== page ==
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Barbara Nitke
Allie Lunt stars in the second season of "Project Runway Junior," in this episode airing Thursday, Jan. 19, 2017, on Lifetime.

There isn’t much time for 14-year-old Allie Lunt to slow down.

Allie, a ninth-grader from Dayton, Ohio, and a member of The Church of Jesus Christ of Latter-day Saints, is planning to show five pieces from her collection at New York Fashion Week on Feb. 10, and will be showing the 10-piece collection at Utah Fashion Week on Feb. 17.

Her collection is “ready to wear with a hint of evening,” she said in a telephone interview with the Deseret News.

Allie competed on season two of “Project Runway: Junior,” and was eliminated during the Jan. 26 episode, which was her sixth challenge on the show.

Meeting Tim Gunn for the first time, the designers’ mentor and the show’s co-host, going to the fabric store Mood and making friends with the other designers are highlights for Allie while she was on the show.

“He’s every bit as amazing as you would think,” Allie said of Gunn. “He’s so incredible.” The first time she saw him, she said she got really emotional.

“Project Runway: Junior” is a fashion competition for 12 designers, ages 13 to 17, who are given weekly challenges, a budget for fabric and a time limit to create their designs.

“Everyone is so talented, and it’s such an amazing experience,” Allie said.

There is a runway show each episode, and the quartet of judges rate the designs. They then critique the top three and bottom three designers, take a closer look at the clothes and then name a winner and who will be out.

Judges for the show are Kelly Osbourne, author and fashion designer; Christian Siriano, who won the fourth season of “Project Runway”; Aya Kanai, executive fashion director at Cosmopolitan and Seventeen magazines; and model and co-host Hannah Jeter.

The challenges ranged from working unconventional materials found around a pool to an avant-garde look inspired by fencing to LED lights.

Allie’s favorite challenge was to make a look that could go from day to night and incorporated a Fitbit necklace or bracelet.

She was one of the top three designers for that challenge.

“I was in the top, which was amazing,” she said. “I definitely loved my look.”

She knew she would be on an intense schedule for the competition, and she knew she would be making friends with the other designers.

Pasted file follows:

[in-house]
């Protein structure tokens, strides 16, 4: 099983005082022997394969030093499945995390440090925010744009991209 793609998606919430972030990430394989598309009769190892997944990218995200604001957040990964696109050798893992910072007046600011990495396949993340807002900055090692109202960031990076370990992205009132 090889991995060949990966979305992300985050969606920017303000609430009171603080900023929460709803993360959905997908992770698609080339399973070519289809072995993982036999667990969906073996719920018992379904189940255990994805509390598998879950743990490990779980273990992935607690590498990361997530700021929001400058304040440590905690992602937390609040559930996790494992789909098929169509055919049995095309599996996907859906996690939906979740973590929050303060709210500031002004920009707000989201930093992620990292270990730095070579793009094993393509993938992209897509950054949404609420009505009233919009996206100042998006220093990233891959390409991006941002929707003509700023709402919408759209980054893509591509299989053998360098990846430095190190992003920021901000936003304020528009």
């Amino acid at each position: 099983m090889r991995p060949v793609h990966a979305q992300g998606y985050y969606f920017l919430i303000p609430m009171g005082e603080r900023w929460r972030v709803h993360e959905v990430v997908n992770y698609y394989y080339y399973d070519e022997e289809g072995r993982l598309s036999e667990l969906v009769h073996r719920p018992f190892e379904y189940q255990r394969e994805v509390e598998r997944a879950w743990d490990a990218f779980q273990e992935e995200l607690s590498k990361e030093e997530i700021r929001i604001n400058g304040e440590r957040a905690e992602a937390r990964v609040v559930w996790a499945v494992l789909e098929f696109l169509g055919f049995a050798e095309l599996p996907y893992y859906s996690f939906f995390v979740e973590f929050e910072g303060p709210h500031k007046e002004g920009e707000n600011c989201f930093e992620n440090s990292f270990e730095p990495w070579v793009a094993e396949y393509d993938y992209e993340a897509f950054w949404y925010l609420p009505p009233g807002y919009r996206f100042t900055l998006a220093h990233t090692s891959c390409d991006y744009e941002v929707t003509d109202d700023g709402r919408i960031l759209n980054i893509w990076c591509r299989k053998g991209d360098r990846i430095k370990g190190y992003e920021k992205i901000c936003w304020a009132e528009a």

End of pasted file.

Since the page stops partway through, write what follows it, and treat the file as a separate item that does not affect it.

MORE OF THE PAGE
She didn’t count on staying close with 17-year-old Molly O’Brien and 14-year-old Ruby McAloon, who she is showing her collection with at New York Fashion Week.

Behind the scenes, Allie said she burned her hand in the second challenge, when they were working with items found around a pool for the unconventional materials challenge. Gunn, who checks in with the designers while they are creating their looks, stopped the critique so a medic could come in, she said.

Also, during her last challenge, which was to create at date night look for the wife or girlfriend of a firefighter, she said that she was sick.

“It’s such a stressful time,” Allie said of the competition and wanting to win. “We all want (to win) this.”

Her religion came up a few times, off-camera. Once was when someone brought up Mormons and another designer shared how they used to be LDS. It was also a topic one of their show employees, who was Jewish, brought up, as they are instructed to only talk about their designs or the competition while the cameras were rolling.

“It was cool to talk about different things with her,” Allie said.

Another was later when another competitor shared about his Catholic faith with her.

There are seven remaining designers, and Allie doesn’t have a favorite to win.

“I don’t think I could be a judge,” she said, adding that it would be hard for her to decide and she would want everyone to win.

Also, after each designer is eliminated from the show and saying good-bye to the other designers, Gunn will come in to send the eliminated designer to clean up their space.

"Tim Gunn is the most sincere man I have ever met, and so his farewell to me on the show meant the world to me,” Allie wrote in an email. “He said that I was an ‘extremely talented designer’ and that I had beautiful qualities of character. Hearing that from my hero was the greatest gift I could ever hope for."

For others who are looking at being on the show, she offered some advice.

“Work hard and be yourself,” she said. “Impress them by being yourself.”

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Her mom, Sarah Lunt, watched the filming with the other teen designers’ parents. Lunt, who owns a woman’s boutique, said that with the first challenge she didn’t watch too closely, but when Ruby, the designer they thought would win was eliminated, they started paying more attention.

“We were all glued to the screen,” Lunt said. “We couldn’t stop watching after that.”

There are seven remaining designers, and the winner receives several prizes, including a scholarship to FIDM and a Brother sewing machine.

"Project Runway: Junior" airs Thursday evenings on Lifetime.

Email: rappleye@deseretnews.com, Twitter: CTRappleye